In an image based society
Think about any live musician you idolize. Your impression of that person may be based on some combination of talent, personality/charisma and image. What likely stays with you is the music — and the afterimage of the performer.
In our image-based society, you can have a ton of talent and innate magnetism, but to stay in people’s minds, it helps if you have “the look.” Earlier this year, Pharrell was seen sporting Royal Canadian Mountie hats. Rihanna brings the sexy with mid-riff bearing combos or short skirts. Skrillex usually has one side of his head shaved. (Personally, I can’t get the image of a little Sia out of my head from the “Chandelier” video.)
While the image of artists like these may change according to the latest album they’re promoting, when they are in the public eye, they give fans and non-fans alike what they expect — a recognizable impression.
You may not aspire to be a superstar who packs stadiums and has a 30-page rider and a limited private life, but even if you just want to build your fan base in your local scene, every time you step into the public, you have the opportunity to make an impression and spread the word about your music.
Make it personal
I hate to break it to you, but the day you joined or started a band, you gave up your right to be a regular civilian. Being an ambassador for the band means sparking people’s curiosity about what you do and being at the ready to describe your music. It also means that every time you’re out in public, you represent the band’s image.
How you dress, the way you wear your hair, how you talk to people, all inform the way people see you and the impression you make. You don’t have to be super fit or have model looks to attract or repel people. How you put yourself together and how persuasive you are directly affect your ability to get people to come to shows.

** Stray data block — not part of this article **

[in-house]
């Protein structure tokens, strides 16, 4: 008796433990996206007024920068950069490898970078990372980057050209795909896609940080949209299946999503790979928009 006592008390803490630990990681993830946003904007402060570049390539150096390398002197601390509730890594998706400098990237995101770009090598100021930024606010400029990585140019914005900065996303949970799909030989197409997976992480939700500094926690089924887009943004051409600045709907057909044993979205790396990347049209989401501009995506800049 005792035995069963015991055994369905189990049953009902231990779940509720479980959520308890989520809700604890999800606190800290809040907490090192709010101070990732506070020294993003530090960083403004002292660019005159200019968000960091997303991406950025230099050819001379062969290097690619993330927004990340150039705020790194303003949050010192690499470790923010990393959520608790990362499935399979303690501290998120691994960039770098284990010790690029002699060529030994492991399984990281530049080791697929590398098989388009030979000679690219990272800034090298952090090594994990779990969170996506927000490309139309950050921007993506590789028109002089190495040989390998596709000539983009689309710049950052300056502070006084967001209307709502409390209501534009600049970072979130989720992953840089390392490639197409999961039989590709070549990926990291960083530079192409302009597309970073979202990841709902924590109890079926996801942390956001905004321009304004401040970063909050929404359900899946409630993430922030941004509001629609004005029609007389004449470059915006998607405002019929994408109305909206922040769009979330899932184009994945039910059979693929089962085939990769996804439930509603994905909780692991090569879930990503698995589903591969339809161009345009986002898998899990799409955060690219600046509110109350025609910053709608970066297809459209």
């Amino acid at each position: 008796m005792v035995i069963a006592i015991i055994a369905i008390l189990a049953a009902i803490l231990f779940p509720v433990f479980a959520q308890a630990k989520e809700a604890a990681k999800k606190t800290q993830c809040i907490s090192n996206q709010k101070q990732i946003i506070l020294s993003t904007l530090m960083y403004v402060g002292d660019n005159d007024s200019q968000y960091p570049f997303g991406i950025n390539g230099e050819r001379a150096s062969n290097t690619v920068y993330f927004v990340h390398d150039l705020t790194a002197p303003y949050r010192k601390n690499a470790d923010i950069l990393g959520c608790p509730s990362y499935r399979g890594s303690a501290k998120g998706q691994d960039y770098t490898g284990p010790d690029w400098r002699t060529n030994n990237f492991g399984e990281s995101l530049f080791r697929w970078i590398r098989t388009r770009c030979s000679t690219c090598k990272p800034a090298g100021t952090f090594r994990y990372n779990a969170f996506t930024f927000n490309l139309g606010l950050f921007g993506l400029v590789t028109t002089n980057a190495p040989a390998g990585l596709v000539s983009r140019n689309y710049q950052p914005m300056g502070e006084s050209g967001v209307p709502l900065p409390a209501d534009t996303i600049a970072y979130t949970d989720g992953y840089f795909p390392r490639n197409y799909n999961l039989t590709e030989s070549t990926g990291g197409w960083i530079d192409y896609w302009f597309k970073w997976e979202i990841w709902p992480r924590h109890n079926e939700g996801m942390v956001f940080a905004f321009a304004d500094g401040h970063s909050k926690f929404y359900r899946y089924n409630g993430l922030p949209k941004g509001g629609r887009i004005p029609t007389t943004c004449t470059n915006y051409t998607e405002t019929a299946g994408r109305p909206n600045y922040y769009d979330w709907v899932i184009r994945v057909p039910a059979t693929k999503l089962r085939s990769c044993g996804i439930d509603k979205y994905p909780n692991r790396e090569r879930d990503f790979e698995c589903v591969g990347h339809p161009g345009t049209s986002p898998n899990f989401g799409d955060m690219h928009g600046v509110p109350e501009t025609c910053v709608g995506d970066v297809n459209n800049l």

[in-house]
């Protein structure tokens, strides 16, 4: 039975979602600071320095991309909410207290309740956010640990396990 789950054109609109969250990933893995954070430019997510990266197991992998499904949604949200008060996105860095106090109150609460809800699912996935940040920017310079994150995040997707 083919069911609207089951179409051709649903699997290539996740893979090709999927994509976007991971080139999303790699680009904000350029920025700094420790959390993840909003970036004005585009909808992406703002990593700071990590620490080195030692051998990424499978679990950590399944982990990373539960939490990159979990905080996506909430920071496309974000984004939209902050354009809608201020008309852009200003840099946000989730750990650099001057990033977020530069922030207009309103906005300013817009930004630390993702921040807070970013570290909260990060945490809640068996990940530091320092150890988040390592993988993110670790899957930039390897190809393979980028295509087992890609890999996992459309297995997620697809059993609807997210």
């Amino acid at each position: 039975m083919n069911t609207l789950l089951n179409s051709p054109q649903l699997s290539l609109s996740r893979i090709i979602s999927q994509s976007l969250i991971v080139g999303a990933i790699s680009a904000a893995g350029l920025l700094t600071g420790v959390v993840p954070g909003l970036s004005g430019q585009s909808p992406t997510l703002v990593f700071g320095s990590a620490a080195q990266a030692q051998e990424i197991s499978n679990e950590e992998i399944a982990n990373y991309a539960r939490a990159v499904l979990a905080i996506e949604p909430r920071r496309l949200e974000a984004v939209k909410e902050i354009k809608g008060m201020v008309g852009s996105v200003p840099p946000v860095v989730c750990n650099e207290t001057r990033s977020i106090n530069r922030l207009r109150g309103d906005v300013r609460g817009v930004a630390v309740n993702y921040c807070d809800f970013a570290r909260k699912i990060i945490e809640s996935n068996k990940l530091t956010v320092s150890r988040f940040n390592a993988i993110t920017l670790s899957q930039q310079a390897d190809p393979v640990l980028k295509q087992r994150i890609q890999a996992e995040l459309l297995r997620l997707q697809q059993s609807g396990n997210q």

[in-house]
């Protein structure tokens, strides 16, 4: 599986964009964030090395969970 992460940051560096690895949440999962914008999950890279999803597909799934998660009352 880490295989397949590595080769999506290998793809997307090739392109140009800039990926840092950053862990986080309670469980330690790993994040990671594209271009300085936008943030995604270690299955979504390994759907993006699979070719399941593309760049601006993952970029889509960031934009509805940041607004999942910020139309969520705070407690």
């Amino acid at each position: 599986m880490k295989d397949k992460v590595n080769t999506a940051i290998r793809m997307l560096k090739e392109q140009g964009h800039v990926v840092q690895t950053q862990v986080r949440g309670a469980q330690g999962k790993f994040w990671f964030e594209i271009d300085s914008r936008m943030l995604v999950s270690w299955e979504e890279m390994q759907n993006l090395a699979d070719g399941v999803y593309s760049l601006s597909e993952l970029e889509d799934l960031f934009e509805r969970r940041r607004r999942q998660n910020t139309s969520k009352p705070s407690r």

One of the best reasons to live you brand? This personal form of networking produces fans and can take your band to the next level. Not to mention who you know has a lot to do with getting ahead …
Come bearing gifts
Once you get someone interested in what you do, always have your phone at the ready to trade Facebook sites, or at least give out a business-size card with your band name and website. If you regularly interact with someone who provides a service, your barista, for example, bring that person comp tickets for your next gig. But don’t show up with bad hair and gross stains on your T-shirt — unless that’s your band’s thing.
To be part of a successful band, you need to live, breathe and sleep the music. Making personal connections on a regular basis is paramount. So immerse yourself. Be an artist. Live your brand.
Tamara Halbritter is a San Francisco Bay Area freelance writer and editor who develops content for music, transportation and green industries.